You can fight back against unlawful vehicle repossession!
The thought of your car being repossessed summons up a few different feelings, none of them good.
Fear: How will you get to work, run errands, take your kids to school without your car?
Humiliation: Your neighbors will know that you’re struggling financially.
Defeat: How will you come up with the money to recover your car?
But this doesn’t mean you’re helpless in the face of repossession.
There are laws designed to protect consumers, even consumers
who fell behind on their car payments.
These laws determine how banks and lenders can operate during repossessions, what notices they need to provide to borrowers and how they can handle sales.
If you’re facing repossession, here’s what you need to know.
What Should I Do If My Car is Going to Be Repossessed?
If you think your vehicle is about to be repossessed, take these steps:
- Remove all personal belongings and purchase/loan documents from the vehicle.
- Make a record of the vehicle: note the mileage on your odometer and take photos of the interior and exterior of the vehicle.
- Ask your lender to provide you with a written loan payment history and a payoff figure.
- Don’t try to hide your vehicle to avoid repossession.
My Car Was Repossessed. Now What?
The first thing to do is to make sure your car was in fact repossessed – and not stolen – by calling your lender and your local police.
Find out which repossession company contacted the police and when they were contacted. From there, make sure you have these documents:
- Your car purchase agreement
- Your retail installment sales contract
- The deficiency notice and notice of intent to sell property from the lender
- Your loan payment history
- Collection letters containing the balance you owe
Never sign a waiver or release agreement to get your vehicle back. Signing a waiver could negate a legal claim of wrongful actions by the lender. There’s no law requiring you to sign documents to recover your vehicle, even if the repo agent or storage yard asks for one.
What Rights Do I Have After a Repossession?
No matter the circumstances that led to your vehicle being repossessed, the lender must still adhere to the rules. These rules govern how and when they can repossess a car, what type of notices they need to give and how they can auction off or sell your vehicle.
If they’ve ignored any of these rules, you might be able to take legal action against the lender or repossession company, even if you had fallen behind on your payments.
How Do I Know If the Repo Agent Broke the Rules?
Repo agents don’t have free rein when it comes to taking possession of your car, truck, motorcycle, etc. They can’t use physical force, threaten to use force, or enter your property with your permission.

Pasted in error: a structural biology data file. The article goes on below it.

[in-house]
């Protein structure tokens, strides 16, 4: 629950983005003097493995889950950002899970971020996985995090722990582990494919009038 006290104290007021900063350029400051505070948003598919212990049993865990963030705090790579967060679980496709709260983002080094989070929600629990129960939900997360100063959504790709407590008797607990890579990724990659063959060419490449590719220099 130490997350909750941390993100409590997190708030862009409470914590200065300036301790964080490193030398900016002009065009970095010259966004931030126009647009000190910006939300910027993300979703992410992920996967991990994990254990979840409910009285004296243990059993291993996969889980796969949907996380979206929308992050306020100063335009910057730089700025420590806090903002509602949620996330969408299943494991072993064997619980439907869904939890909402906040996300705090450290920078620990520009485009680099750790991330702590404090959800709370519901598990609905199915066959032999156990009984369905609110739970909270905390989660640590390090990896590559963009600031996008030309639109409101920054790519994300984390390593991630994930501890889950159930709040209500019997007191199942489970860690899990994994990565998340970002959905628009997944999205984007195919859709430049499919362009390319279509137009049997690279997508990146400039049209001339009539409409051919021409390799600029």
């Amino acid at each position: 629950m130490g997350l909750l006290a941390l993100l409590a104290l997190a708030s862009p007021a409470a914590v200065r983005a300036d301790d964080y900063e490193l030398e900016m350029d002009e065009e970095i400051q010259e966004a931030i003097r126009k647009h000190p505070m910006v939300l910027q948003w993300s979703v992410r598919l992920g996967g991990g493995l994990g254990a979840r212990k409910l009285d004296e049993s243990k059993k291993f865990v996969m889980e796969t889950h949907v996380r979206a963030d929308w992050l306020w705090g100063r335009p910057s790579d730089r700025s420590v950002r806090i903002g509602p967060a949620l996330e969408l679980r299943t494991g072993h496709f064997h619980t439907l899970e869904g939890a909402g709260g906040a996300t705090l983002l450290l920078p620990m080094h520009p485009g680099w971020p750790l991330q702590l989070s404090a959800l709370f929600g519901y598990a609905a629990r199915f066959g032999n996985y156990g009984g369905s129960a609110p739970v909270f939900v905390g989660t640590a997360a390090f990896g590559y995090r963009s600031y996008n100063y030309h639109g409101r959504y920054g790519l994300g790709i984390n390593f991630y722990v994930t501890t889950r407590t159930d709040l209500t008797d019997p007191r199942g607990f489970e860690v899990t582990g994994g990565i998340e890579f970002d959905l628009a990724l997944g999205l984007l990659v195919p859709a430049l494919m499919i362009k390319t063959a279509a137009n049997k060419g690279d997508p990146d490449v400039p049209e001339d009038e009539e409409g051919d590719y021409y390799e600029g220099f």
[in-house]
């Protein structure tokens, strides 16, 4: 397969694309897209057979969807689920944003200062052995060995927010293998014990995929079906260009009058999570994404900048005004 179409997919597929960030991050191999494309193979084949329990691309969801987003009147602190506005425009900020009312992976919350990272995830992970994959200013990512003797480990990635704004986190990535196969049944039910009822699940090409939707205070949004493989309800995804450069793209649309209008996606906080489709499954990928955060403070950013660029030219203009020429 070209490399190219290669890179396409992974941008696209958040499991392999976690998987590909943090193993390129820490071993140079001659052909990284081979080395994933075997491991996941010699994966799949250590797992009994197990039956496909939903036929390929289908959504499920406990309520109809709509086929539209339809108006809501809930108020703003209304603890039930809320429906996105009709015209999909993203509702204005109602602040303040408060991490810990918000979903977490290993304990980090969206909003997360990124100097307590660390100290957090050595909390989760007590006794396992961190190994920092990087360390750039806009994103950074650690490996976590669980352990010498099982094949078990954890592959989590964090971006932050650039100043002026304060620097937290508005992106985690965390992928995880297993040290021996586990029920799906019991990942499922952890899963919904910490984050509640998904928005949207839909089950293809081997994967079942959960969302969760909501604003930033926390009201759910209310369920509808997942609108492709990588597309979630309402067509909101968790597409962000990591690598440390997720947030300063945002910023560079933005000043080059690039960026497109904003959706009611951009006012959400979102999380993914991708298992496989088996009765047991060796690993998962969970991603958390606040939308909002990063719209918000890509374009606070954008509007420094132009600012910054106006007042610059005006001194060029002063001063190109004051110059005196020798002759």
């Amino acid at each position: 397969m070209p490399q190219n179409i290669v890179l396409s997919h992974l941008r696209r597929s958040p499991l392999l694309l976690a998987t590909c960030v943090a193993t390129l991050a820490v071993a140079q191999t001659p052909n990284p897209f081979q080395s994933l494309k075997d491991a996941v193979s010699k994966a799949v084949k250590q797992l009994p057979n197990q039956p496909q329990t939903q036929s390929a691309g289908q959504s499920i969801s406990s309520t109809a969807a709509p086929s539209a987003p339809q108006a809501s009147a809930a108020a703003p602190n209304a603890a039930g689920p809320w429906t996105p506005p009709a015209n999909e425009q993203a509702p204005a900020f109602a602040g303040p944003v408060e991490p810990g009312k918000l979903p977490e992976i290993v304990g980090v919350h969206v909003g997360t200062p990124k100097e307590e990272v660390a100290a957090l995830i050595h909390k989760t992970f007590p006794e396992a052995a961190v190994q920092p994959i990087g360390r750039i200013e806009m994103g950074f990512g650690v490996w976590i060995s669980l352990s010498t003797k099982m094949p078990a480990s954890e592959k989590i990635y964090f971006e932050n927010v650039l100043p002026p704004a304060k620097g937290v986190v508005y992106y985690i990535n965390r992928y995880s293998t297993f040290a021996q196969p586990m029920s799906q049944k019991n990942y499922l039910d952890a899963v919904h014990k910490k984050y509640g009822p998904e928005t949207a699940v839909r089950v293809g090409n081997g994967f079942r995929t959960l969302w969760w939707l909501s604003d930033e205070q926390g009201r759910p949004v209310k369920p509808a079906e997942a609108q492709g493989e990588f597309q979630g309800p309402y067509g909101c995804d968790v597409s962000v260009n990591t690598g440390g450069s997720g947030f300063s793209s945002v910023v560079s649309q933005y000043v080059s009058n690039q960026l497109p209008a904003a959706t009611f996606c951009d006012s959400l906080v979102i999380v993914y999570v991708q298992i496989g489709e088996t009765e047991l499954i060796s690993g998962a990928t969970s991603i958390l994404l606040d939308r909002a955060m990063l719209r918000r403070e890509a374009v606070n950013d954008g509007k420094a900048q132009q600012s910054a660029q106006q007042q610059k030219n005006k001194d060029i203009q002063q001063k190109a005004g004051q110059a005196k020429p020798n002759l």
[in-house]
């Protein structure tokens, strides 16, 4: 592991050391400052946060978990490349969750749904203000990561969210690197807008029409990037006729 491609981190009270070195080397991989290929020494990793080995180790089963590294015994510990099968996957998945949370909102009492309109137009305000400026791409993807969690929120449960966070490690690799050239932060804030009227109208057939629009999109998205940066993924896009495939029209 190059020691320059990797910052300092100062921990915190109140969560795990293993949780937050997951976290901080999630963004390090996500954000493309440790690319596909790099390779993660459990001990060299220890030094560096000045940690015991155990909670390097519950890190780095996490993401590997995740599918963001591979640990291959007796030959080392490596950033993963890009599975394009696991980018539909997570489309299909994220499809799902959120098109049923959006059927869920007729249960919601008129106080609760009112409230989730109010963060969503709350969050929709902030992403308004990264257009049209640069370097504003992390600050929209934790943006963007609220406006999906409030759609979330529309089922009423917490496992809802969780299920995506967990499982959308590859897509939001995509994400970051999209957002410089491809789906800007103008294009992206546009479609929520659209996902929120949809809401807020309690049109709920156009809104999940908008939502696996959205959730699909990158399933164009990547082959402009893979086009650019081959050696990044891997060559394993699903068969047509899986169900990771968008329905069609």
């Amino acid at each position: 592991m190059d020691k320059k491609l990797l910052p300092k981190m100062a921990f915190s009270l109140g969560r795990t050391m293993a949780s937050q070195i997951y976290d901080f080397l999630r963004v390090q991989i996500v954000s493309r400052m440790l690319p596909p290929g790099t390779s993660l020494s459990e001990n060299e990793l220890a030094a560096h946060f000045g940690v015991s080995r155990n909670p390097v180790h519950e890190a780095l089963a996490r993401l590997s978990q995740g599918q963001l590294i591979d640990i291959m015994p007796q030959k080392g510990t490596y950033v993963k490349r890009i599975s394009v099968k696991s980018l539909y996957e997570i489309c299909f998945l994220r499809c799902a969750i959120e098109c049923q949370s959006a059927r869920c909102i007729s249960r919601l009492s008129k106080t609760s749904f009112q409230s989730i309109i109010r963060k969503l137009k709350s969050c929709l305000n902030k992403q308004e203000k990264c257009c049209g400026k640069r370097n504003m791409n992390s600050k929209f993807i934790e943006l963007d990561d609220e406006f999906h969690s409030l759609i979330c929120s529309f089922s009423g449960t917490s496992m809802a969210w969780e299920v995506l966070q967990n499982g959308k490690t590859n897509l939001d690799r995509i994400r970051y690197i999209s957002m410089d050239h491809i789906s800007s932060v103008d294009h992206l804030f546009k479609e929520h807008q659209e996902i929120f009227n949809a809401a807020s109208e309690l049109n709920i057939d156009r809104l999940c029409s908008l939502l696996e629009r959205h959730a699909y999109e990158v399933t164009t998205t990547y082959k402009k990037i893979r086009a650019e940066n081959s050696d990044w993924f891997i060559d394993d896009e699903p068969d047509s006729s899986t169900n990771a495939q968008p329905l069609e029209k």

This means they can’t enter your home without your invitation or accessed a locked garage or fence unless you give them the OK.
If you believe that a repo agent broke these rules or the repossession was improperly carried out, take these steps to document the process:
Write a statement that explains how the repossession unfolded: time, date, name of the repo company, a description of the agent, etc.
- Take photos of the agent’s truck. The photos should include their vehicle’s license plate, company name and contact information.
- Take a photo of your odometer and your vehicle so you have a record of its condition.
- Document any damaged property.
- Get a police report that details the incident. Get the names of the officers who responded.
- If anyone else witnessed the repossession, get their names and contact information.
How Can I Get My Car Back?
A bank, credit union or finance company can repossess a vehicle if there’s a default – late payments or partial payments – a lapse in car insurance coverage or following the death of the borrower.
The loan agreement you receive after buying your car explains the rights you have during repossession. This document is known as a Retail Installment Sales Contract, which says whether you need to pay off the entire balance of your loan to recover your car, or simply pay your past due payments.
The lender may also require you pay the cost of towing and storing your vehicle in addition to satisfying your loan payments.
After the repossession, you are entitled to a notice that explains what you need to do to retrieve your car. This document is often called a Notice of Intent to Sell Property. You should get it with enough time to get your car back before it is sold.
And if any of the laws governing repossession were broken, you may be able to take legal action against the lender or repo company.
If you think your lender mishandled your repossession, turn to the law firm of Flitter Milz. We are a consumer protection practice that has helped people like you fight wrongful repossession by problem lenders. We can review your case and determine whether the finance company and repossessor acted lawfully and if you can take legal action.
If your car, truck, RV, boat or motorcycle was repossessed, call us toll-free at 888-668-1225, or contact us today for a free evaluation.
Learn more about car repossession
Steps to Take Before Repossession
My car was repossessed. What should I do?
How do I get my car back?
Do I have rights after repossession?
How does a car repossession affect my credit report?
Can the police assist with a repossession?
Wrongful Repossession: Was the repossession handled improperly?
Do I have rights against the repo agent?
What does collateral mean?
What is a Notice of Intent to Sell Property?
How do I know if my repossessed car was sold?
What is a Deficiency Notice?
What if my payments are deferred to the end of the loan?